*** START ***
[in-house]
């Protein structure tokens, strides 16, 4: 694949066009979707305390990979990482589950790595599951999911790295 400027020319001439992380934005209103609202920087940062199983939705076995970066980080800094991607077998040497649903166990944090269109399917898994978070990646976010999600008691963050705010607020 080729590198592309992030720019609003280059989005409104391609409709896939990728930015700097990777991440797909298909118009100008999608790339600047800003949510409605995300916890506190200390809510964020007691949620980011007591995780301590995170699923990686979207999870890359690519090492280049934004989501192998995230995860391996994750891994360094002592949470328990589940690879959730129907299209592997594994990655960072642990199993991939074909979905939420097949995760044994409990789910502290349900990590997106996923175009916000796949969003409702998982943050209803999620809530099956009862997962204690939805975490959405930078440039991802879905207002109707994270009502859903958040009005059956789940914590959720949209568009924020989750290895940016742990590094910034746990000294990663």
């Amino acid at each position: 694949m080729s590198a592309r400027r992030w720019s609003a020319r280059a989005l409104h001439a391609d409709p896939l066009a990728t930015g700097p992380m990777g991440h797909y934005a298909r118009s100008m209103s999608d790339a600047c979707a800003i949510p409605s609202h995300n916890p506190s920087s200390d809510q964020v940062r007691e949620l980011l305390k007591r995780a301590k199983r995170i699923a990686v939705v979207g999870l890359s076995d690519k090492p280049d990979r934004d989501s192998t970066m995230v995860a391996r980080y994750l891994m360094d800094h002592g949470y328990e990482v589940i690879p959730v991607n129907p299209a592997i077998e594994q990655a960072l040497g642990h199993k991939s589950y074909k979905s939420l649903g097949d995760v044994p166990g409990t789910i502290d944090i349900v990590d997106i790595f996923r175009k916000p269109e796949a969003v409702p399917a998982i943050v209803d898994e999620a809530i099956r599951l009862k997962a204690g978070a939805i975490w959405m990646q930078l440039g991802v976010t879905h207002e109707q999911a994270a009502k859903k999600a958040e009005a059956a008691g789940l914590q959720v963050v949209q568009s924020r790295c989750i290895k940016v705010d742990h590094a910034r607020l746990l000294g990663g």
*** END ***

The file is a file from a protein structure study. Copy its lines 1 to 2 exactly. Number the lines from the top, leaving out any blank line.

[in-house]
């Protein structure tokens, strides 16, 4: 694949066009979707305390990979990482589950790595599951999911790295 400027020319001439992380934005209103609202920087940062199983939705076995970066980080800094991607077998040497649903166990944090269109399917898994978070990646976010999600008691963050705010607020 080729590198592309992030720019609003280059989005409104391609409709896939990728930015700097990777991440797909298909118009100008999608790339600047800003949510409605995300916890506190200390809510964020007691949620980011007591995780301590995170699923990686979207999870890359690519090492280049934004989501192998995230995860391996994750891994360094002592949470328990589940690879959730129907299209592997594994990655960072642990199993991939074909979905939420097949995760044994409990789910502290349900990590997106996923175009916000796949969003409702998982943050209803999620809530099956009862997962204690939805975490959405930078440039991802879905207002109707994270009502859903958040009005059956789940914590959720949209568009924020989750290895940016742990590094910034746990000294990663």